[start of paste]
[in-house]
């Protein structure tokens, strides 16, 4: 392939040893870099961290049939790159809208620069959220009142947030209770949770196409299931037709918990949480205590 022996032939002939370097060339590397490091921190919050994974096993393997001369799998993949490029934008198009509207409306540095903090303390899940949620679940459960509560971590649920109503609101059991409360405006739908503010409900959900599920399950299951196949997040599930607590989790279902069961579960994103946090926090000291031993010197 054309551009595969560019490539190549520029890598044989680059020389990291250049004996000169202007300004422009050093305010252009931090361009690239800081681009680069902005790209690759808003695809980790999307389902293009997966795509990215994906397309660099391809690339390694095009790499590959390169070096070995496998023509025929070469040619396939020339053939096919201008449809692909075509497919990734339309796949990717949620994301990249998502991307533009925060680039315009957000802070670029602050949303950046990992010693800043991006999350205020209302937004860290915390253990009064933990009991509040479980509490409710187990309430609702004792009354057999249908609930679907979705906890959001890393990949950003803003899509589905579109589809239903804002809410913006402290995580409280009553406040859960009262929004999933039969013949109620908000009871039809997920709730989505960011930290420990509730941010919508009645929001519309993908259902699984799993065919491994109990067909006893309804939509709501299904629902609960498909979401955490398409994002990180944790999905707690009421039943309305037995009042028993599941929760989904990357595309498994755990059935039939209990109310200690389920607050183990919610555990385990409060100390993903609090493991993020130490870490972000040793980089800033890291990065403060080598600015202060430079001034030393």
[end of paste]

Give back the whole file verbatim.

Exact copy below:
[in-house]
């Protein structure tokens, strides 16, 4: 392939040893870099961290049939790159809208620069959220009142947030209770949770196409299931037709918990949480205590 022996032939002939370097060339590397490091921190919050994974096993393997001369799998993949490029934008198009509207409306540095903090303390899940949620679940459960509560971590649920109503609101059991409360405006739908503010409900959900599920399950299951196949997040599930607590989790279902069961579960994103946090926090000291031993010197 054309551009595969560019490539190549520029890598044989680059020389990291250049004996000169202007300004422009050093305010252009931090361009690239800081681009680069902005790209690759808003695809980790999307389902293009997966795509990215994906397309660099391809690339390694095009790499590959390169070096070995496998023509025929070469040619396939020339053939096919201008449809692909075509497919990734339309796949990717949620994301990249998502991307533009925060680039315009957000802070670029602050949303950046990992010693800043991006999350205020209302937004860290915390253990009064933990009991509040479980509490409710187990309430609702004792009354057999249908609930679907979705906890959001890393990949950003803003899509589905579109589809239903804002809410913006402290995580409280009553406040859960009262929004999933039969013949109620908000009871039809997920709730989505960011930290420990509730941010919508009645929001519309993908259902699984799993065919491994109990067909006893309804939509709501299904629902609960498909979401955490398409994002990180944790999905707690009421039943309305037995009042028993599941929760989904990357595309498994755990059935039939209990109310200690389920607050183990919610555990385990409060100390993903609090493991993020130490870490972000040793980089800033890291990065403060080598600015202060430079001034030393």